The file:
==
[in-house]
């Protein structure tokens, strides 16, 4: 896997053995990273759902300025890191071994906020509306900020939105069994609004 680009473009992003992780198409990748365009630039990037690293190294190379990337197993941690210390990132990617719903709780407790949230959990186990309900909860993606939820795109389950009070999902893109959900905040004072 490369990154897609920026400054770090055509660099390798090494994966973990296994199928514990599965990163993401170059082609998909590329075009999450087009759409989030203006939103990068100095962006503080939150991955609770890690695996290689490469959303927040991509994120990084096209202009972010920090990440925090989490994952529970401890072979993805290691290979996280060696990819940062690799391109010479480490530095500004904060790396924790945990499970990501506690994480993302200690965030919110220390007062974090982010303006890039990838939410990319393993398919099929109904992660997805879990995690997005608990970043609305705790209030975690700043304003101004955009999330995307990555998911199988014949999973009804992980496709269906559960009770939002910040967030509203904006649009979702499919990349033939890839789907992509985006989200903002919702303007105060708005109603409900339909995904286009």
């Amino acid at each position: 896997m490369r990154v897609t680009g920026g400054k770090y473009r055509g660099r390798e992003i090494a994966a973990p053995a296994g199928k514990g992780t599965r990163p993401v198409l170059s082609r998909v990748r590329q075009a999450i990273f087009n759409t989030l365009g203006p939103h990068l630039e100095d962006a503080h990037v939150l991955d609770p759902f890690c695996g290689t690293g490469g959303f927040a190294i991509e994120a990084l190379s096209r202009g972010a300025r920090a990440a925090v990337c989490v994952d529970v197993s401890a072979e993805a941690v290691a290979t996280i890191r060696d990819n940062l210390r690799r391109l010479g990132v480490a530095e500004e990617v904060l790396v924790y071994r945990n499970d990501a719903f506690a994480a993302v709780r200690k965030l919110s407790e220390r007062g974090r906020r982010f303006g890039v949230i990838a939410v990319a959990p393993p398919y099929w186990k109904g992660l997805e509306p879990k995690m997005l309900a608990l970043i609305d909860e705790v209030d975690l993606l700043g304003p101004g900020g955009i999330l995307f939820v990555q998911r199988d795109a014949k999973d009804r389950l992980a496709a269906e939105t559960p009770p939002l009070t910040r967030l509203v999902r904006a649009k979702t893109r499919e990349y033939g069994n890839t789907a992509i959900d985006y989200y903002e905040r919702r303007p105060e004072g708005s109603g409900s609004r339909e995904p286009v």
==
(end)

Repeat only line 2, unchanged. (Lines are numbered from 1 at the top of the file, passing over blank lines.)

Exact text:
């Protein structure tokens, strides 16, 4: 896997053995990273759902300025890191071994906020509306900020939105069994609004 680009473009992003992780198409990748365009630039990037690293190294190379990337197993941690210390990132990617719903709780407790949230959990186990309900909860993606939820795109389950009070999902893109959900905040004072 490369990154897609920026400054770090055509660099390798090494994966973990296994199928514990599965990163993401170059082609998909590329075009999450087009759409989030203006939103990068100095962006503080939150991955609770890690695996290689490469959303927040991509994120990084096209202009972010920090990440925090989490994952529970401890072979993805290691290979996280060696990819940062690799391109010479480490530095500004904060790396924790945990499970990501506690994480993302200690965030919110220390007062974090982010303006890039990838939410990319393993398919099929109904992660997805879990995690997005608990970043609305705790209030975690700043304003101004955009999330995307990555998911199988014949999973009804992980496709269906559960009770939002910040967030509203904006649009979702499919990349033939890839789907992509985006989200903002919702303007105060708005109603409900339909995904286009």